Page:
Freeman frees the material from its context, selecting excerpts whose content is thought provoking on its own terms, and which demonstrate Cicero's outlook as a thinker in general. Freeman's book is an entry-point, an introduction; while it is simply too short . . . to provide much traction for students in a typical college course, I certainly hope it will be successful in introducing Cicero to a wider audience.
From the Publisher
"Edited by Philip Freeman, How to Run a Country is a brief introduction to Cicero's political philosophy. . . . [I]t contains—in English and Latin—fragments from Cicero's books and speeches, as well as letters to friends and colleagues. . . . [Cicero's] views on war and immigration will strike many readers as modern and sane."—Richard King, Australian

"[A] delightful little book . . ."—John Wilson, Christianity Today

"[Freeman's] book is a collection of tidbits, of course, but if it sends its readers on a journey into Cicero's world it will have achieved Freeman's main purpose: the creation of citizen-readers who are a little bit more thoughtful about politics than they were before."—Brett Evans, Inside Story

"Freeman frees the material from its context, selecting excerpts whose content is thought provoking on its own terms, and which demonstrate Cicero's outlook as a thinker in general. Freeman's book is an entry-point, an introduction; while it is simply too short . . . to provide much traction for students in a typical college course, I certainly hope it will be successful in introducing Cicero to a wider audience."—Joanna Kenty, Bryn Mawr Classical Reviews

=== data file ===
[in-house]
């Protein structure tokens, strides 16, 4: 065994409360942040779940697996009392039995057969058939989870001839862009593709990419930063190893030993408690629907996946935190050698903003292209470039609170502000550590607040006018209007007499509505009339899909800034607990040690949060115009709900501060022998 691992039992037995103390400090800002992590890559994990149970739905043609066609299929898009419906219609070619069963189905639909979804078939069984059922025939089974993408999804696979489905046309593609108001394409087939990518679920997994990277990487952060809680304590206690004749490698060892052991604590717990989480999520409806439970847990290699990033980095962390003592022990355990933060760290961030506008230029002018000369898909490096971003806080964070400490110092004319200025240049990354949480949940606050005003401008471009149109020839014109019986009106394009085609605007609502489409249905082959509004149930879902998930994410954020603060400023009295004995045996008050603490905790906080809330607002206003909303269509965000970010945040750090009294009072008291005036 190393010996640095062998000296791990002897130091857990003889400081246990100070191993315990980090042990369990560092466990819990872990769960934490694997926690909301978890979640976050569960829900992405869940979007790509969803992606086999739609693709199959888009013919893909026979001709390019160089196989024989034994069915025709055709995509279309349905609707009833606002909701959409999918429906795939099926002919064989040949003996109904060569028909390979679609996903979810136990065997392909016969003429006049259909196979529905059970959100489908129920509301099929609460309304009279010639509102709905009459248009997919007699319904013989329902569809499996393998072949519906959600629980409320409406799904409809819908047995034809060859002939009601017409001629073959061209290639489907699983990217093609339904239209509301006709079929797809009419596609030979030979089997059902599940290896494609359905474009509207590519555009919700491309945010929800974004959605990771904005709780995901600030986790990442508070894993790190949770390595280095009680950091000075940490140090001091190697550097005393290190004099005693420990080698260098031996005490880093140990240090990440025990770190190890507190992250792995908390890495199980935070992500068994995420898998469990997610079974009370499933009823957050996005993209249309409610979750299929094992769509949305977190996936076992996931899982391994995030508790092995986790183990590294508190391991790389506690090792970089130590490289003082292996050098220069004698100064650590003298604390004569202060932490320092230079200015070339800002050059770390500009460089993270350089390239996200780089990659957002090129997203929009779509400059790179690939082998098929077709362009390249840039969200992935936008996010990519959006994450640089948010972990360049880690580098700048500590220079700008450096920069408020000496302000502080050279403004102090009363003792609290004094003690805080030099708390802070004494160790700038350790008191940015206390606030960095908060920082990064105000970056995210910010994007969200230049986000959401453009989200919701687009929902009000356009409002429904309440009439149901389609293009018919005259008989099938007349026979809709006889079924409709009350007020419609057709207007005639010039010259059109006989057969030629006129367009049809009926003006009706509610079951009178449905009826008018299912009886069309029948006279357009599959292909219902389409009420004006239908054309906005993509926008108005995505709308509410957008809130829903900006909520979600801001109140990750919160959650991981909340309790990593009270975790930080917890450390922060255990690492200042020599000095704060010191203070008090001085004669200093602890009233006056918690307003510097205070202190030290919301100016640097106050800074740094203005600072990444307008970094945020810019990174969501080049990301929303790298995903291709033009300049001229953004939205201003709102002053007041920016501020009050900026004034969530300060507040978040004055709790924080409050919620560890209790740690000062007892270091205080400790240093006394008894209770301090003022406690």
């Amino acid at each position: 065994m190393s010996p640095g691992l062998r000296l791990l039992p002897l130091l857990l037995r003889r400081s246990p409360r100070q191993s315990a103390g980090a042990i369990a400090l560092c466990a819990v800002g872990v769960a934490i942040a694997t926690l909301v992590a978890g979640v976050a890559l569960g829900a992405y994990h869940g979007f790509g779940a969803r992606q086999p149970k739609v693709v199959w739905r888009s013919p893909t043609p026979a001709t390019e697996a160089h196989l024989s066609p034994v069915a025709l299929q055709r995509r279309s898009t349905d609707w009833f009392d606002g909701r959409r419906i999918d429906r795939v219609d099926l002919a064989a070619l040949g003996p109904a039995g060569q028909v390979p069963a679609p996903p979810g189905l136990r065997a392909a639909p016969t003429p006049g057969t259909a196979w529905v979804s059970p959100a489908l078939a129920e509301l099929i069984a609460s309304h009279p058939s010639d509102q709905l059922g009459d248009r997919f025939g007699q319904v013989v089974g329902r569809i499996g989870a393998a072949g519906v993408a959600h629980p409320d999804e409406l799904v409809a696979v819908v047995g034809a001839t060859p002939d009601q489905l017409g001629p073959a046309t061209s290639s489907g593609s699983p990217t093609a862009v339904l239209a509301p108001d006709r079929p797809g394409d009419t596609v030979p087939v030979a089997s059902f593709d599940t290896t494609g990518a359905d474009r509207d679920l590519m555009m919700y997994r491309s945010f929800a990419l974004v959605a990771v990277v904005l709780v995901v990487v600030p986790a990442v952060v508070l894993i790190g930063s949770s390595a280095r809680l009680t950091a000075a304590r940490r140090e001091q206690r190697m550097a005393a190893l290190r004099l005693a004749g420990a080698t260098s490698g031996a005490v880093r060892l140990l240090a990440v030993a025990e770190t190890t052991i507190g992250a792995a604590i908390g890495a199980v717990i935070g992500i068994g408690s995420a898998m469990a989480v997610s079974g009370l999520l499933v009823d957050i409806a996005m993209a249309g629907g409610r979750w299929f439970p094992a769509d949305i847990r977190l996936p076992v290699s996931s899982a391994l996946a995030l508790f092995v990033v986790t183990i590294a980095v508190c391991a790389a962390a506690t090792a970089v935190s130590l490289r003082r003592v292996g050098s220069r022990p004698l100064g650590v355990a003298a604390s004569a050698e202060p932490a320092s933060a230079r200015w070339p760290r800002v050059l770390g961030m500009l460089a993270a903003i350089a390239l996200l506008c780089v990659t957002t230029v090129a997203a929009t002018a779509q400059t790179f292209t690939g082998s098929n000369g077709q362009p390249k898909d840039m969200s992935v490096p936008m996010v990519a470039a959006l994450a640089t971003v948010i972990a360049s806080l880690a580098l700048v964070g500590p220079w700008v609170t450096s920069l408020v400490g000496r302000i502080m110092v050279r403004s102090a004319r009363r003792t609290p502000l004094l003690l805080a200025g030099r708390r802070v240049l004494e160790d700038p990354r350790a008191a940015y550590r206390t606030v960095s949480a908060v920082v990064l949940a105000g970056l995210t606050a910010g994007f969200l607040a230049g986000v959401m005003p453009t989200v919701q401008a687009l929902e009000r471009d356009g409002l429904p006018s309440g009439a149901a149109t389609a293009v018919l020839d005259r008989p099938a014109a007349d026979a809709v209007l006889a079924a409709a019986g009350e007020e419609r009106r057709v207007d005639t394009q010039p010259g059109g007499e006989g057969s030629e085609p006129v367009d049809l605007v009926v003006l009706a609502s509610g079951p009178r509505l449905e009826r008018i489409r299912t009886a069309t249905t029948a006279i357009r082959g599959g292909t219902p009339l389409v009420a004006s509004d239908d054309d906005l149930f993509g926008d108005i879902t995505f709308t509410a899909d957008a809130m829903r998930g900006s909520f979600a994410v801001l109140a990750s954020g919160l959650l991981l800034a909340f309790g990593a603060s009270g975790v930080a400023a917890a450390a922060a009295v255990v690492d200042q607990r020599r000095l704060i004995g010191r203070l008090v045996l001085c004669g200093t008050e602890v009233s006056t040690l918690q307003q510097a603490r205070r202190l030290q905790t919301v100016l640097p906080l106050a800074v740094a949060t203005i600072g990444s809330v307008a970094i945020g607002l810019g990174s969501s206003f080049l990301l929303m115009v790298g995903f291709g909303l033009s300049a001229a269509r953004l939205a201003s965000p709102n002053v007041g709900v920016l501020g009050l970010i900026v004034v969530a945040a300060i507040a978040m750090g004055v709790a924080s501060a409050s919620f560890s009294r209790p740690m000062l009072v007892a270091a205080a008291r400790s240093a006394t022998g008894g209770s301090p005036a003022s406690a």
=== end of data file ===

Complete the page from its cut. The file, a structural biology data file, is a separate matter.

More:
"Organized by topic and featuring lively new translations, the book also includes an introduction, head notes, a glossary, and suggestions for further reading. The result is an enlightening introduction to some of the most enduring political wisdom of all time."—World Book Industry

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Product Details

  • ISBN-13: 9781400846207
  • Publisher: Princeton University Press
  • Publication date: 1/6/2013
  • Sold by: Barnes & Noble
  • Format: eBook
  • Edition description: Course Book
  • Pages: 152
  • File size: 2 MB

Meet the Author

Philip Freeman is the editor and translator of "How to Win an Election: An Ancient Guide for Modern Politicians" (Princeton) and the author of "Oh My Gods: A Modern Retelling of Greek and Roman Myths", "Alexander the Great", and "Julius Caesar" (all Simon & Schuster). He received his PhD from Harvard University and holds the Qualley Chair of Classical Languages at Luther College in Decorah, Iowa.
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Table of Contents

Introduction vii

How to Run a Country 1

  • Natural Law 1
  • Balance of Power 4
  • Leadership 6
  • Friends and Enemies 16
  • Persuasion 24
  • Compromise 30
  • Money and Power 36
  • Immigration 43
  • War 46
  • Corruption 49
  • Tyranny 56
  • Cicero's Epilogue: The Fallen State 66

Latin Texts 68
Passages Translated 115
Glossary 121
Further Reading 131